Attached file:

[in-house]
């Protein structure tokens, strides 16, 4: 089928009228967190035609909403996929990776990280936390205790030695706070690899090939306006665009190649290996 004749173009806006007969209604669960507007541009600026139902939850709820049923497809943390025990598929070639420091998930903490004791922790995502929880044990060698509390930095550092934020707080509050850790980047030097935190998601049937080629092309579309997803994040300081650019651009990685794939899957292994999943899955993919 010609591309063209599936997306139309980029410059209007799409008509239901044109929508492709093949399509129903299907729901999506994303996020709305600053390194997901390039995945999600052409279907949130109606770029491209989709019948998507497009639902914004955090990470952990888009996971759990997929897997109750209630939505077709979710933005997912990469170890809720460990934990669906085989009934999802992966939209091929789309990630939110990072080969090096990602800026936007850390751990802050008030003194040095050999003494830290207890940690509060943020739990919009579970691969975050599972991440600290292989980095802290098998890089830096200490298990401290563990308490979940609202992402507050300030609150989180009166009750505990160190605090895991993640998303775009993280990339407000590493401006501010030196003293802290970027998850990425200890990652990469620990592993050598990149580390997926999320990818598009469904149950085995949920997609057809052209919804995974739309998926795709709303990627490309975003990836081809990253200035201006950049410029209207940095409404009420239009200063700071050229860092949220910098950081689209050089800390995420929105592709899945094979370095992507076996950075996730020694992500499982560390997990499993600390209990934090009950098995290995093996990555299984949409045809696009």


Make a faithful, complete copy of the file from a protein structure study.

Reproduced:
[in-house]
């Protein structure tokens, strides 16, 4: 089928009228967190035609909403996929990776990280936390205790030695706070690899090939306006665009190649290996 004749173009806006007969209604669960507007541009600026139902939850709820049923497809943390025990598929070639420091998930903490004791922790995502929880044990060698509390930095550092934020707080509050850790980047030097935190998601049937080629092309579309997803994040300081650019651009990685794939899957292994999943899955993919 010609591309063209599936997306139309980029410059209007799409008509239901044109929508492709093949399509129903299907729901999506994303996020709305600053390194997901390039995945999600052409279907949130109606770029491209989709019948998507497009639902914004955090990470952990888009996971759990997929897997109750209630939505077709979710933005997912990469170890809720460990934990669906085989009934999802992966939209091929789309990630939110990072080969090096990602800026936007850390751990802050008030003194040095050999003494830290207890940690509060943020739990919009579970691969975050599972991440600290292989980095802290098998890089830096200490298990401290563990308490979940609202992402507050300030609150989180009166009750505990160190605090895991993640998303775009993280990339407000590493401006501010030196003293802290970027998850990425200890990652990469620990592993050598990149580390997926999320990818598009469904149950085995949920997609057809052209919804995974739309998926795709709303990627490309975003990836081809990253200035201006950049410029209207940095409404009420239009200063700071050229860092949220910098950081689209050089800390995420929105592709899945094979370095992507076996950075996730020694992500499982560390997990499993600390209990934090009950098995290995093996990555299984949409045809696009």